The 3D CAD or XRM data is imported into the FIB-SEM user interface and is subsequently correlated with the SEM image of the surface. The target coordinates relate to a specific location on the SEM image, SEM stage position, and depth.

The SEM image is obtained as a reference at the location of the ROI employing an appropriate magnification, as later required for the precise positioning of the laser milling pattern.

Following this, the sample holder and SEM coordinate systems are aligned using the automatic centering of the four sample holder fiducials under SEM observation (as shown in Figure 2B). This allows the position of the ROI relative to the fiducials to be determined.

The sample is transferred to the laser preparation chamber attached to the airlock (as seen in Figure 2C) for laser work. In a secondary registration step (see Figure 2D), the laser scans small areas surrounding the four fiducials to measure their precise position in the coordinate system of the laser scanning unit.

This locks the laser and SEM coordinate systems, allowing laser patterning objects to be positioned on the previously recorded SEM image of the ROI and exposed (as shown in Figure 2E).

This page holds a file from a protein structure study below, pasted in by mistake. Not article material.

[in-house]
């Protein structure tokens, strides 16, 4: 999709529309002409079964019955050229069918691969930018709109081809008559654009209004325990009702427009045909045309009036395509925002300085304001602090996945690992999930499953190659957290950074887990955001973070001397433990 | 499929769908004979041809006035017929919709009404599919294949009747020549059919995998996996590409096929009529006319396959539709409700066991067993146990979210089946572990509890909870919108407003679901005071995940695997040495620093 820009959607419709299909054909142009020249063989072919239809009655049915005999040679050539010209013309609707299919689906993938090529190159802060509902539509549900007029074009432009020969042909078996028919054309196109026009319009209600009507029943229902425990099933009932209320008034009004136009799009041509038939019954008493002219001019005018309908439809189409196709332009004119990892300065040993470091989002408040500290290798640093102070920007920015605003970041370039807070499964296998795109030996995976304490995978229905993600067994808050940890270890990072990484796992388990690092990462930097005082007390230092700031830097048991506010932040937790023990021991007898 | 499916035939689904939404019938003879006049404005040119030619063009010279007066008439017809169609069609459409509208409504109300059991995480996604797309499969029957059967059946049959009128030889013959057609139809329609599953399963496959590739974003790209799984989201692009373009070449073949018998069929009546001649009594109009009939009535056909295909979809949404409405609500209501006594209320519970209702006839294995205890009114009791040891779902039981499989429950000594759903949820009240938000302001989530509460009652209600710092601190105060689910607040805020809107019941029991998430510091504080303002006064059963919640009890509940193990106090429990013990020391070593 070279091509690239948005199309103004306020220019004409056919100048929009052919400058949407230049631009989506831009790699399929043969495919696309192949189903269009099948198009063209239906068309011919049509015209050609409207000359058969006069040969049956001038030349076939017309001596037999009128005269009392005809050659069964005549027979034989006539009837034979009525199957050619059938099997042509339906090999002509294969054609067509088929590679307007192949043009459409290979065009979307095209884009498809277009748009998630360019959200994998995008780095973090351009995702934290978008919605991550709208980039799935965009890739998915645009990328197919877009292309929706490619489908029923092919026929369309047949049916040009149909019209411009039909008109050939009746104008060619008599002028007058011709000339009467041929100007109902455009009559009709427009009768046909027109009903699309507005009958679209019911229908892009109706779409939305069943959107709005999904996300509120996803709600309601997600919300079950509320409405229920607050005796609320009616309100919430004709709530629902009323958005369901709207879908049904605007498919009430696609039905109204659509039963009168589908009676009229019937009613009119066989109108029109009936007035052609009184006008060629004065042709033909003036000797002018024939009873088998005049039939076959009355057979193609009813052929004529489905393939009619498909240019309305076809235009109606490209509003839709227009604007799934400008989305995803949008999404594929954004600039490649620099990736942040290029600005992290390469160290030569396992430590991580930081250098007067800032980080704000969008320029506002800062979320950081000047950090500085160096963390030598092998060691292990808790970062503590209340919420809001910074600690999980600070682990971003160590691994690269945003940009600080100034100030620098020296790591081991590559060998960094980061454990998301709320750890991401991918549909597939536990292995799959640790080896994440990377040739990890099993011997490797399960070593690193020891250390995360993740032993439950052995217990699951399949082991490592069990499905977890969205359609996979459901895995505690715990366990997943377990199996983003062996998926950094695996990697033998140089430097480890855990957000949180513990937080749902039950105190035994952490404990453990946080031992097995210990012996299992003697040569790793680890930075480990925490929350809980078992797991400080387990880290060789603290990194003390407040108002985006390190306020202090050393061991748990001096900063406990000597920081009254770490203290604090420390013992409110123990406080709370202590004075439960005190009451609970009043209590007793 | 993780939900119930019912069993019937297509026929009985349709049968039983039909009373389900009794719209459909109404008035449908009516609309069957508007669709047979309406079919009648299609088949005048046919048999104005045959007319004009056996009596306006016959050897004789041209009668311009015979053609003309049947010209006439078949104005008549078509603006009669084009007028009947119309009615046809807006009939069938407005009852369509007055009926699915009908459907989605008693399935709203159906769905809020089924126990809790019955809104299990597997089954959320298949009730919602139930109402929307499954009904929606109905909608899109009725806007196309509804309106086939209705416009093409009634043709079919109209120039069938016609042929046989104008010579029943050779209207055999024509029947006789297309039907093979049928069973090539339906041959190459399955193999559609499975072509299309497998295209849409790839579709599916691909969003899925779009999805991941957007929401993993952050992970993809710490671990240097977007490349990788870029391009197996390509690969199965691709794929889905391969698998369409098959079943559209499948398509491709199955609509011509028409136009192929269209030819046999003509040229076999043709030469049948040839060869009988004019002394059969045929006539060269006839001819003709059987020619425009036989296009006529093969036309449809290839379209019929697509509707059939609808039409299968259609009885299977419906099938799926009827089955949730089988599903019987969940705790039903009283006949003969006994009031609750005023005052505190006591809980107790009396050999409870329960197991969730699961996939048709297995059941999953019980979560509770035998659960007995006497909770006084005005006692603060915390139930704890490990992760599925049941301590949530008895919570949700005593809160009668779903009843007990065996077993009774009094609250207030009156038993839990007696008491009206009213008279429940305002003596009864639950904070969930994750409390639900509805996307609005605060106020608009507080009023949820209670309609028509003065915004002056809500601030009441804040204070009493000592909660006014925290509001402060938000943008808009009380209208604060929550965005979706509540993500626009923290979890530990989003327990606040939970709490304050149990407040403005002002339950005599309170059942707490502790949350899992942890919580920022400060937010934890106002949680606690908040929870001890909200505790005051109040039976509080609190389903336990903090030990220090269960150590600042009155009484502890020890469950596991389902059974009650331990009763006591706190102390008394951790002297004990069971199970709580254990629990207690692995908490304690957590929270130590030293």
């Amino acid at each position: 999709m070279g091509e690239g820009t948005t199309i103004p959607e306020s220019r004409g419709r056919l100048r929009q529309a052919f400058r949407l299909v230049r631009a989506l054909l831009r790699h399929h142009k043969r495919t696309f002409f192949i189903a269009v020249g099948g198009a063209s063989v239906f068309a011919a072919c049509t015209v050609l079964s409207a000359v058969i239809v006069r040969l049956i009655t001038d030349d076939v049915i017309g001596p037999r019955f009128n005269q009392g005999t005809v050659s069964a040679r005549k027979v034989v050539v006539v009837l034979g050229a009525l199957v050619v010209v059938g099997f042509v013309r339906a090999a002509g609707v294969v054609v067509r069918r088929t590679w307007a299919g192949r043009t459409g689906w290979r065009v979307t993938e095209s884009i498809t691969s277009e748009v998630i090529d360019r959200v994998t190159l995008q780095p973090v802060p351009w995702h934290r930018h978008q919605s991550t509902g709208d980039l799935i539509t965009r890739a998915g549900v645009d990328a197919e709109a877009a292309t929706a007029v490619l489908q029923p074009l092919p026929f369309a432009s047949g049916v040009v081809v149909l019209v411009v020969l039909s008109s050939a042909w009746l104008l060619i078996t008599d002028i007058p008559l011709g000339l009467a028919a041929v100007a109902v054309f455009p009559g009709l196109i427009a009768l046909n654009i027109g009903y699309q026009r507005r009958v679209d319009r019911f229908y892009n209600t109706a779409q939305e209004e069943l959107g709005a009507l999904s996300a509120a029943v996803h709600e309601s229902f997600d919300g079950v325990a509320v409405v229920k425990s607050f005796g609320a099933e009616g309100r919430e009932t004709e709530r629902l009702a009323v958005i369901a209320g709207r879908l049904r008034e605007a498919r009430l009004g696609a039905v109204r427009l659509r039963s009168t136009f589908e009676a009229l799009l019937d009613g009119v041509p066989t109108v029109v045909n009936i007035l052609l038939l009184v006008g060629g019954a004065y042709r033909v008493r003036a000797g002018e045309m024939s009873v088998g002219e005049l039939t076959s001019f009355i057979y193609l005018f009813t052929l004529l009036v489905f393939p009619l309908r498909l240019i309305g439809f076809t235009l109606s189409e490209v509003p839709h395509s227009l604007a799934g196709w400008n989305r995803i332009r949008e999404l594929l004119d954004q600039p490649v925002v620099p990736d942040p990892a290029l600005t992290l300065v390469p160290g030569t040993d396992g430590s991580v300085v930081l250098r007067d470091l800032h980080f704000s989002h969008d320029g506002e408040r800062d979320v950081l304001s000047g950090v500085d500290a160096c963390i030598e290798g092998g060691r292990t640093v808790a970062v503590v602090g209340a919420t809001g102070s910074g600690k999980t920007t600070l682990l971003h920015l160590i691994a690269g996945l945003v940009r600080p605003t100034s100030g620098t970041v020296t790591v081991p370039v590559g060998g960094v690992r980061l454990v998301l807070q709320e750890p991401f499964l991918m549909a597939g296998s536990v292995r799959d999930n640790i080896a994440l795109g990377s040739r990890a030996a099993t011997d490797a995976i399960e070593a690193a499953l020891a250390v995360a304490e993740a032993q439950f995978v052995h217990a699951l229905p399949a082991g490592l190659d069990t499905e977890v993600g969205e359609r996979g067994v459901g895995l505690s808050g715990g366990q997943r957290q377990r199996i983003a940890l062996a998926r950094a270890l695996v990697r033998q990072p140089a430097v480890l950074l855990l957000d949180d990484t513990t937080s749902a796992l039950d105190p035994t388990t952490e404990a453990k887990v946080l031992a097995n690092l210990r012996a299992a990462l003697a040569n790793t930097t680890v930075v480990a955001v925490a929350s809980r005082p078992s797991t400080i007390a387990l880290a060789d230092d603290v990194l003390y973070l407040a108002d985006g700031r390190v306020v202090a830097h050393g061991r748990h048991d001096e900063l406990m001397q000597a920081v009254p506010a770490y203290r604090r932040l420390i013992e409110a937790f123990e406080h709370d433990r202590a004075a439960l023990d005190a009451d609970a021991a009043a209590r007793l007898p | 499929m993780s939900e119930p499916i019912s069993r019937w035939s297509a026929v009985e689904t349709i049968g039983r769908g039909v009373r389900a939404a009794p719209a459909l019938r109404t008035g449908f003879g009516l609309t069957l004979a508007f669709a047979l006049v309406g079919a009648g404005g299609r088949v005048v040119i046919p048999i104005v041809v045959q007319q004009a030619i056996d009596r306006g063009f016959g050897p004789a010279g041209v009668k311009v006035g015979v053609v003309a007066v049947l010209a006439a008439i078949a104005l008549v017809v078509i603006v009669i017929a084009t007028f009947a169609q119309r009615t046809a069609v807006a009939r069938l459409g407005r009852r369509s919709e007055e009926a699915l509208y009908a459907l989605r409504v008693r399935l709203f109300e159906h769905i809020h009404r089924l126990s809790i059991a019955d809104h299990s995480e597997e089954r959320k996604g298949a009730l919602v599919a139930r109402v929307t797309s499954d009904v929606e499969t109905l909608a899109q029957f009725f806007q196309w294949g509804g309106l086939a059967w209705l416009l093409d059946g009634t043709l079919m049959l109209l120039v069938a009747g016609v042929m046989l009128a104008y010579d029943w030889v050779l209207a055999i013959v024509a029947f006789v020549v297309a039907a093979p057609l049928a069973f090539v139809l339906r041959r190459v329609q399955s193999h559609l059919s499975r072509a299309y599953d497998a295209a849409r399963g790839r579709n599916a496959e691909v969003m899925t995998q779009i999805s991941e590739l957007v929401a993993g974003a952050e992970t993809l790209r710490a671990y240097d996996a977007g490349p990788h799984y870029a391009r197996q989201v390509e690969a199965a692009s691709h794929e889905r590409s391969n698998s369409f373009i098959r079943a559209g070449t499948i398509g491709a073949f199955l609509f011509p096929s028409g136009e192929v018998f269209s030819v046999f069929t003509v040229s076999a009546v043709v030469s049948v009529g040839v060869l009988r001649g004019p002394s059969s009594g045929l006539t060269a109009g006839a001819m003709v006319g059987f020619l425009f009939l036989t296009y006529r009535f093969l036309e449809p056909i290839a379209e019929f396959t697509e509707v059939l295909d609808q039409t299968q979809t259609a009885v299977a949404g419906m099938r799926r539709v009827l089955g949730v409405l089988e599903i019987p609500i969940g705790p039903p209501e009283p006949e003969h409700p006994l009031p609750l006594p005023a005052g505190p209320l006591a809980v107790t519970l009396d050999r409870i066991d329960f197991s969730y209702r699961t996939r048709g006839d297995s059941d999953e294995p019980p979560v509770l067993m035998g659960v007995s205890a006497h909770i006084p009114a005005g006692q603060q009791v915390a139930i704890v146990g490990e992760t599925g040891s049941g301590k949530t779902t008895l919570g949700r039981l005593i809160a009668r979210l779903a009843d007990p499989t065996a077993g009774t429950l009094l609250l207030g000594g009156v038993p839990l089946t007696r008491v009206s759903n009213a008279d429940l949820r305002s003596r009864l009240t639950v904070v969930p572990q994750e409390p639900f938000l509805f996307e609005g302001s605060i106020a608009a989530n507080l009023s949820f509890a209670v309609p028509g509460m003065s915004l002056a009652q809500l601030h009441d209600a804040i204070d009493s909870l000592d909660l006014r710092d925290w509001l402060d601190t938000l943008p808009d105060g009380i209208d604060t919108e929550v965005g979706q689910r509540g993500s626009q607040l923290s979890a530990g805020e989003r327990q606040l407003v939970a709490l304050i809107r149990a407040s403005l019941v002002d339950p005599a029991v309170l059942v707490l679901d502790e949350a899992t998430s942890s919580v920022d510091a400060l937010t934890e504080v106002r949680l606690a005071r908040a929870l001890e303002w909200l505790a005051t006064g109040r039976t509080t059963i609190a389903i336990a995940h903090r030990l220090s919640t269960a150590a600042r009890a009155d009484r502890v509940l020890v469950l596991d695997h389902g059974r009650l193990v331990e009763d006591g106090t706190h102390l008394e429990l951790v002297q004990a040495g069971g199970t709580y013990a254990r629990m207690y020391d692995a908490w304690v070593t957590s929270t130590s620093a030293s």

To continue FIB-SEM work following laser milling, the sample is placed back in the main chamber of the instrument to complete the workflow (as shown in Figure 2F).

This workflow enables a feature to be targeted within an area of 25 mm × 25 mm5 with an accuracy of less than 15 µm. This value is identical to the diameter of the laser beam and can be further enhanced by conducting local offset corrections.

The Crossbeam laser workflow for site-specific preparation shown schematically.

Figure 2. The Crossbeam laser workflow for site-specific preparation is shown schematically. Image Credit: Carl Zeiss Microscopy GmbH

Improving Laser Accuracy with Local Offset Corrections

Consider the primary sources of error that impact the targeting accuracy of the laser. These are related to errors in:

  1. Laser registration
  2. SEM registration
  3. Laser scan field calibration.

For a given SEM registration, the second error is constant while the position of the sample about the fiducials of the sample holder (see inset of Figure 2) remains unchanged.